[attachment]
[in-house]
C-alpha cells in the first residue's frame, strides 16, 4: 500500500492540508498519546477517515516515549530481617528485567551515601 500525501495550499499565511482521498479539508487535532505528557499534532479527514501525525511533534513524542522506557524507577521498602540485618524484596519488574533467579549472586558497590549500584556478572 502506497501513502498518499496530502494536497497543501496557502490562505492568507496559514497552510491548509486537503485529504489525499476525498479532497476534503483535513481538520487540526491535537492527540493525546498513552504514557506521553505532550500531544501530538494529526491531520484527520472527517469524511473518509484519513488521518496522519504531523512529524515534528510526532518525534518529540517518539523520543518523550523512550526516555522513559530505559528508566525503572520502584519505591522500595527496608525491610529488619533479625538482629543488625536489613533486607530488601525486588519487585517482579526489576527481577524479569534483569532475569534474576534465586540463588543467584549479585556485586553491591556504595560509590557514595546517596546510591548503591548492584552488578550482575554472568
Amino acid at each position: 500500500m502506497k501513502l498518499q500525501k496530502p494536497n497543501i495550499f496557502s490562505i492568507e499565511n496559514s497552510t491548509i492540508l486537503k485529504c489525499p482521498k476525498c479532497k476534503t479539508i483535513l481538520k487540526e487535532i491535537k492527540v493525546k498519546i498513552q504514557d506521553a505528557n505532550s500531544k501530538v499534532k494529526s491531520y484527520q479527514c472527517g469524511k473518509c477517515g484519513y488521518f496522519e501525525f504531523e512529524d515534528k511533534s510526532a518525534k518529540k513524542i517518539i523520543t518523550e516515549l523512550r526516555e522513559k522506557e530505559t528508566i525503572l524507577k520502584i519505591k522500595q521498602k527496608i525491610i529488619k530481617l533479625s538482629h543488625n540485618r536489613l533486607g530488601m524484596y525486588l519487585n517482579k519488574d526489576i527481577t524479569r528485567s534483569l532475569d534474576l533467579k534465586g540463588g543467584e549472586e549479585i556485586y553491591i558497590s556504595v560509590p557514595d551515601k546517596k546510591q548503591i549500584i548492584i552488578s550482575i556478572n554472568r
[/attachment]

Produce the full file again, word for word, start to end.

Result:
[in-house]
C-alpha cells in the first residue's frame, strides 16, 4: 500500500492540508498519546477517515516515549530481617528485567551515601 500525501495550499499565511482521498479539508487535532505528557499534532479527514501525525511533534513524542522506557524507577521498602540485618524484596519488574533467579549472586558497590549500584556478572 502506497501513502498518499496530502494536497497543501496557502490562505492568507496559514497552510491548509486537503485529504489525499476525498479532497476534503483535513481538520487540526491535537492527540493525546498513552504514557506521553505532550500531544501530538494529526491531520484527520472527517469524511473518509484519513488521518496522519504531523512529524515534528510526532518525534518529540517518539523520543518523550523512550526516555522513559530505559528508566525503572520502584519505591522500595527496608525491610529488619533479625538482629543488625536489613533486607530488601525486588519487585517482579526489576527481577524479569534483569532475569534474576534465586540463588543467584549479585556485586553491591556504595560509590557514595546517596546510591548503591548492584552488578550482575554472568
Amino acid at each position: 500500500m502506497k501513502l498518499q500525501k496530502p494536497n497543501i495550499f496557502s490562505i492568507e499565511n496559514s497552510t491548509i492540508l486537503k485529504c489525499p482521498k476525498c479532497k476534503t479539508i483535513l481538520k487540526e487535532i491535537k492527540v493525546k498519546i498513552q504514557d506521553a505528557n505532550s500531544k501530538v499534532k494529526s491531520y484527520q479527514c472527517g469524511k473518509c477517515g484519513y488521518f496522519e501525525f504531523e512529524d515534528k511533534s510526532a518525534k518529540k513524542i517518539i523520543t518523550e516515549l523512550r526516555e522513559k522506557e530505559t528508566i525503572l524507577k520502584i519505591k522500595q521498602k527496608i525491610i529488619k530481617l533479625s538482629h543488625n540485618r536489613l533486607g530488601m524484596y525486588l519487585n517482579k519488574d526489576i527481577t524479569r528485567s534483569l532475569d534474576l533467579k534465586g540463588g543467584e549472586e549479585i556485586y553491591i558497590s556504595v560509590p557514595d551515601k546517596k546510591q548503591i549500584i548492584i552488578s550482575i556478572n554472568r